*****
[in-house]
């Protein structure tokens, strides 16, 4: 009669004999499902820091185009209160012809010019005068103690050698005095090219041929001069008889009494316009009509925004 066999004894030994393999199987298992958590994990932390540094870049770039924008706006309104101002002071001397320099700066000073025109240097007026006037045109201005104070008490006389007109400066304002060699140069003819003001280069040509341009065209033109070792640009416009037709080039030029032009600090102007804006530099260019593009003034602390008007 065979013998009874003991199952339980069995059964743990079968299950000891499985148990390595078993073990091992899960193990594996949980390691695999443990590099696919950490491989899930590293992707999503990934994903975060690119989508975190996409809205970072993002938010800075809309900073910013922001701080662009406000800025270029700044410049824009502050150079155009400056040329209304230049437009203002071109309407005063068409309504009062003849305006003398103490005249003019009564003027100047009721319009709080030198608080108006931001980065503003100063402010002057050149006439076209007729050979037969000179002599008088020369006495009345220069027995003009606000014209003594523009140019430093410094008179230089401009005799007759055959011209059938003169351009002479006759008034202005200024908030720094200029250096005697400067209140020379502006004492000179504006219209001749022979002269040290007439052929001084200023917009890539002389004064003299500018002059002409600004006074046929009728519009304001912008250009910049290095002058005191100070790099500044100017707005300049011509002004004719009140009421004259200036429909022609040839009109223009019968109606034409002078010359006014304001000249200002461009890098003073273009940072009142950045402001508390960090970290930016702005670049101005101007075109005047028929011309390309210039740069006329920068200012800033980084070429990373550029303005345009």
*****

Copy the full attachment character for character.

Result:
[in-house]
């Protein structure tokens, strides 16, 4: 009669004999499902820091185009209160012809010019005068103690050698005095090219041929001069008889009494316009009509925004 066999004894030994393999199987298992958590994990932390540094870049770039924008706006309104101002002071001397320099700066000073025109240097007026006037045109201005104070008490006389007109400066304002060699140069003819003001280069040509341009065209033109070792640009416009037709080039030029032009600090102007804006530099260019593009003034602390008007 065979013998009874003991199952339980069995059964743990079968299950000891499985148990390595078993073990091992899960193990594996949980390691695999443990590099696919950490491989899930590293992707999503990934994903975060690119989508975190996409809205970072993002938010800075809309900073910013922001701080662009406000800025270029700044410049824009502050150079155009400056040329209304230049437009203002071109309407005063068409309504009062003849305006003398103490005249003019009564003027100047009721319009709080030198608080108006931001980065503003100063402010002057050149006439076209007729050979037969000179002599008088020369006495009345220069027995003009606000014209003594523009140019430093410094008179230089401009005799007759055959011209059938003169351009002479006759008034202005200024908030720094200029250096005697400067209140020379502006004492000179504006219209001749022979002269040290007439052929001084200023917009890539002389004064003299500018002059002409600004006074046929009728519009304001912008250009910049290095002058005191100070790099500044100017707005300049011509002004004719009140009421004259200036429909022609040839009109223009019968109606034409002078010359006014304001000249200002461009890098003073273009940072009142950045402001508390960090970290930016702005670049101005101007075109005047028929011309390309210039740069006329920068200012800033980084070429990373550029303005345009």